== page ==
This is my second summer in Glen Williams and the gardens and I have bonded. When I arrived my first thought was, “I don’t know anyone here” – and I was talking about the plants. People thought it was quite funny when I said that, but I was serious – I need to see a garden through all four seasons before I feel comfortable that I have met all the inhabitants.
Unlike the garden, I settled in as a resident of the village immediately. The wonderful humans of Glen Williams had already embraced me as their own.
The gardens have responded with gratifying enthusiasm to their new home and my ministrations. Even the shocked truckloads of plants I hauled from my last garden are recovering from the trauma of that day and are starting to approach their former glory. The conditions are quite different here from my last residence, the soil is sandy as opposed to wetland clay. The house and gardens are on a steep slope tucked into the side of the escarpment so the drainage is – shall we say – rather good. However, the same tactics apply; a deep mulch of lots and lots of shredded leaves in the fall cures all.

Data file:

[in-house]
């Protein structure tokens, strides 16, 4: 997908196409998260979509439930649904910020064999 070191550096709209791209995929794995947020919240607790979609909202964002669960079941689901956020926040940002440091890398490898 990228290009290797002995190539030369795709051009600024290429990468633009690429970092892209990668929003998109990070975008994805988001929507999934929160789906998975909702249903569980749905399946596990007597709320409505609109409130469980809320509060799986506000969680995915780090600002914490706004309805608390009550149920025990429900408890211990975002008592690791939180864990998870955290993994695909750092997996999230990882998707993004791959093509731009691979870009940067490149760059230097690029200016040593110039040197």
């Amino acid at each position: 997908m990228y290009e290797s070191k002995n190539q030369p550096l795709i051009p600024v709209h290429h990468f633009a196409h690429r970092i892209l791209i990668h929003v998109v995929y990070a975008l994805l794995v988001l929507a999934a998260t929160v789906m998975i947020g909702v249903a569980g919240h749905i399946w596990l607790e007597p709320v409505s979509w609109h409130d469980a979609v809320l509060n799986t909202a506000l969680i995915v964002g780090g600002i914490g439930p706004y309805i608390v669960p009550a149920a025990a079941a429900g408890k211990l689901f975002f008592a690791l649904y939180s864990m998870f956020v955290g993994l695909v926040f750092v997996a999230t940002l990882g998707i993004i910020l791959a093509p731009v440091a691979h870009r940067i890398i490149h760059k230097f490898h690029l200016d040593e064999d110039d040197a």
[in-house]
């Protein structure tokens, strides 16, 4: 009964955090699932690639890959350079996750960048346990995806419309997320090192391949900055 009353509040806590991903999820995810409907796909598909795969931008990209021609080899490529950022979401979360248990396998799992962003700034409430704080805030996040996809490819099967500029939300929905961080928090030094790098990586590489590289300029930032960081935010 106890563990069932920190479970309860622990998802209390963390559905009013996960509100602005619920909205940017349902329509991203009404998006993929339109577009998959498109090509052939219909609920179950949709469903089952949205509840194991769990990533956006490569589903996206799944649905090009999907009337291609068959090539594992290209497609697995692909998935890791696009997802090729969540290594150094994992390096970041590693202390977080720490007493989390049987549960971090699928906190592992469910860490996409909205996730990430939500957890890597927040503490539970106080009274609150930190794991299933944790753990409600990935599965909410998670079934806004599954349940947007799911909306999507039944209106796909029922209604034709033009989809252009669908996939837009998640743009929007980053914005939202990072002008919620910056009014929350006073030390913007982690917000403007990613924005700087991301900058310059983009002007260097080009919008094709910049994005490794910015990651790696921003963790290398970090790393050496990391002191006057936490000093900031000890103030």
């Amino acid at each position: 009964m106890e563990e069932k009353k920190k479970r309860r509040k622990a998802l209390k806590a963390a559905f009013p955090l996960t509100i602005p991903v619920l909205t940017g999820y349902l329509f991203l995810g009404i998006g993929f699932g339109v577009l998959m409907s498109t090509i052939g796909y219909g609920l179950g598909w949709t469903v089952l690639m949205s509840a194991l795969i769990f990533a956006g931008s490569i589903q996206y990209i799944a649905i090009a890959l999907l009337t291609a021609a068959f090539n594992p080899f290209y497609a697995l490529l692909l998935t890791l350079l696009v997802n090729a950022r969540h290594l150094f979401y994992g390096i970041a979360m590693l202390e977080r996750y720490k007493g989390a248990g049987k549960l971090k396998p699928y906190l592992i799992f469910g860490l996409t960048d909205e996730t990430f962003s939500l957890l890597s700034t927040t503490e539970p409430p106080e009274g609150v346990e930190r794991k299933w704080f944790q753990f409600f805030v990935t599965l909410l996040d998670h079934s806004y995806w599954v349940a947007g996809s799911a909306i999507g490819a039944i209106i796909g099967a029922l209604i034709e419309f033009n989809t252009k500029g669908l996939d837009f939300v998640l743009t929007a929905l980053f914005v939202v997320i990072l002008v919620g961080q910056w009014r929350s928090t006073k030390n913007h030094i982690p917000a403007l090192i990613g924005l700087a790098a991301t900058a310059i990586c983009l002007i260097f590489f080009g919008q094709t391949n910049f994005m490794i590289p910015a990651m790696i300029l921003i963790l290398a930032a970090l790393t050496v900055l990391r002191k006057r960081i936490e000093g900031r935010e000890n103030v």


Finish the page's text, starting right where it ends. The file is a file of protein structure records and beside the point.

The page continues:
The gardens were already full of mature perennials and shrubs when I arrived, so it’s been a match made in heaven. The former gardeners had a keen interest in native species and I inherited an eye-popping variety of beauties. I can’t decide if the delicate Pale Coneflower (Echnicaea pallida) is my favourite, or the Royal Catchfly (Silene regia) simply because I’ve never seen one before. I can’t understand why this beauty isn’t in everyone’s garden.
Perhaps the most beautiful thing about these gardens is that they are vibrant and alive. Birds of all kinds, butterflies, bees and other pollinators, a friendly toad, cheeky chipmunks, a garter snake, newts, tree frogs, turkeys… Not to mention the surviving long-tailed weasel in the barn area who keeps the rabbits under control, a raccoon, a possum… Turbo is acquainted with the resident skunk. Naturally.